Parents get prison in deaths of twins

January 11, 2007|By Julie Bykowicz | Julie Bykowicz,sun reporter

The Baltimore parents convicted of starving and beating to death their twin babies in May 2004 were sentenced yesterday - the father's 30-year prison term twice as long as the mother's.

Assistant State's Attorney Julie Drake argued that Nathaniel Broadway "was the author of this entire tragedy" because he controlled Sierra Swann, 20, seven years his junior, beating her and refusing to let her feed the children because they were "spoiled."

But Broadway's lawyer, Jeffrey G. Kinstler, said Swann's characterization of Broadway was unreliable - that she blamed him only to win a better plea deal.

Both parents pleaded guilty, Swann to two counts of child abuse resulting in death and Broadway to second-degree murder.

In Swann's sentencing hearing, held several hours after Broadway's, Drake also called Swann "dishonest," even though the prosecutor had been planning to call her as the main witness against Broadway had he not agreed to a plea deal.

"I'm never quite sure what to know or what to believe when something comes out of her mouth," Drake told the judge.

The facts of the case horrified the city.

The Broadway twins, Emonney and Emunnea, died a day before their 1-month birthday in the dirty basement apartment of a dilapidated rowhouse in Northeast Baltimore that lacked basic necessities such as running water.

The babies were severely malnourished, weighing less in death than they did at birth. And they were badly battered; each had skull and rib fractures.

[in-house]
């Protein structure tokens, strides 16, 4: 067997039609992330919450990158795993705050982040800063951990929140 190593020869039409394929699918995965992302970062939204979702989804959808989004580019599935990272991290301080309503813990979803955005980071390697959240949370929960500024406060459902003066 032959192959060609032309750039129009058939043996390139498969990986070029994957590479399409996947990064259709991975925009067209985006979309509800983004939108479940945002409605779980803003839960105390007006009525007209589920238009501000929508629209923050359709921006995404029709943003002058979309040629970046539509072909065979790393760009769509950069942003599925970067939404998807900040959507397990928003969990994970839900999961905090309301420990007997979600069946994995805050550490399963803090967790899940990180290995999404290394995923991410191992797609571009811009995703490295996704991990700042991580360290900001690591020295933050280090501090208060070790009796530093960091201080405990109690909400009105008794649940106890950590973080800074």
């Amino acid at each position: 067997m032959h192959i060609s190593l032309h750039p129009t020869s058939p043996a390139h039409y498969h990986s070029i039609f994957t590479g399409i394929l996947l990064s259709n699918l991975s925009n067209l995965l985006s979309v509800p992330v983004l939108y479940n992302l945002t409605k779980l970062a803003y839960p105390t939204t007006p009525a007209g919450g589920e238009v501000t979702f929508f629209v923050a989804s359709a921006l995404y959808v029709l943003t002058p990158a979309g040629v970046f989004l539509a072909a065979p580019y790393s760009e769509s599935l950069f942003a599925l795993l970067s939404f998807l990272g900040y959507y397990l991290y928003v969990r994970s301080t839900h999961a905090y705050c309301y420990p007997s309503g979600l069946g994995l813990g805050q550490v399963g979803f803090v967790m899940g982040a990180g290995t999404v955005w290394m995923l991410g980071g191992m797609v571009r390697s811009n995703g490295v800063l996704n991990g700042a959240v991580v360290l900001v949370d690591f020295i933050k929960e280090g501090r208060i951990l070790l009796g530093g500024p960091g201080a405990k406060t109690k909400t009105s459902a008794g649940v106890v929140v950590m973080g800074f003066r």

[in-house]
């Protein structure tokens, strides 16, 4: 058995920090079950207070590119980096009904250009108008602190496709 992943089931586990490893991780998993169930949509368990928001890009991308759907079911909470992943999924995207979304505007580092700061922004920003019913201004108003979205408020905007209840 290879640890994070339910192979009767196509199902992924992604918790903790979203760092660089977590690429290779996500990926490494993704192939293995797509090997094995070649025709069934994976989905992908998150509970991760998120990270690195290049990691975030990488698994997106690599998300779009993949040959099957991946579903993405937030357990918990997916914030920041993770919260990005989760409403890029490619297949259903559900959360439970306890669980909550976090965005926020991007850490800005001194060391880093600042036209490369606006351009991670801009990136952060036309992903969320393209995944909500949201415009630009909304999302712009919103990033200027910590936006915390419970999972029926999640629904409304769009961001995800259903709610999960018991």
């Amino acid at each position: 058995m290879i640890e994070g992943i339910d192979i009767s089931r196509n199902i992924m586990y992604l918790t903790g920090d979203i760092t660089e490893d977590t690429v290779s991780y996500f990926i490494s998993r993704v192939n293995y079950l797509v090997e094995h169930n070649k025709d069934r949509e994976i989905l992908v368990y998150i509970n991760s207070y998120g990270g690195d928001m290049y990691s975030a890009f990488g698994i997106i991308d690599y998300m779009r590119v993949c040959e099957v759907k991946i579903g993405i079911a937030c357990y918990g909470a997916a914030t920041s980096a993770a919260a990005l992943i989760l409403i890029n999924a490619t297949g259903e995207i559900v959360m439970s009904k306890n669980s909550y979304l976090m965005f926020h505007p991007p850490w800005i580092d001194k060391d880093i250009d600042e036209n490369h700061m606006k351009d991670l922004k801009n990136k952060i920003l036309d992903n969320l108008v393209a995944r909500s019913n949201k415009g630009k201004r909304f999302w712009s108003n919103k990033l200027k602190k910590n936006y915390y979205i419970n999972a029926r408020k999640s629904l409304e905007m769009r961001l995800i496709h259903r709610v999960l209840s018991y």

When he sentenced Broadway to the maximum allowed under the plea agreement - two concurrent terms of 50 years with all but 30 years suspended - Circuit Judge Allen L. Schwait remarked about the absence of remorse that Broadway and other defendants over the years have shown.

"It's almost an absence of feeling that people have," Schwait said.

Circuit Judge Roger W. Brown sentenced Swann to two terms of 30 years with all but 15 years suspended. Prosecutors had been seeking a 20-year term.

In Swann's sentencing hearing, Drake said the mother had been remorseful, though another investigator noted that the woman was sarcastic and seemed not to appreciate the severity of the offenses.

"She was a badly damaged teenager," said Michael D. Montemarano, her attorney. "She had no adults supporting her."

Swann, the child of a drug-addicted mother of eight, was 13 or 14 when she began having a sexual relationship with Broadway, Drake said. By 15, she had had a child by him. That girl is in foster care.

Drake and the defense attorneys said yesterday that some of the blame for the twins' deaths rests with the child welfare system.

The first child of the couple had been removed because of abuse and neglect, yet when officials at Johns Hopkins Hospital, where the twins were born, called the Department of Social Services, social workers said there were no "flags" on Swann.

Hospital workers sent the babies home with the parents.

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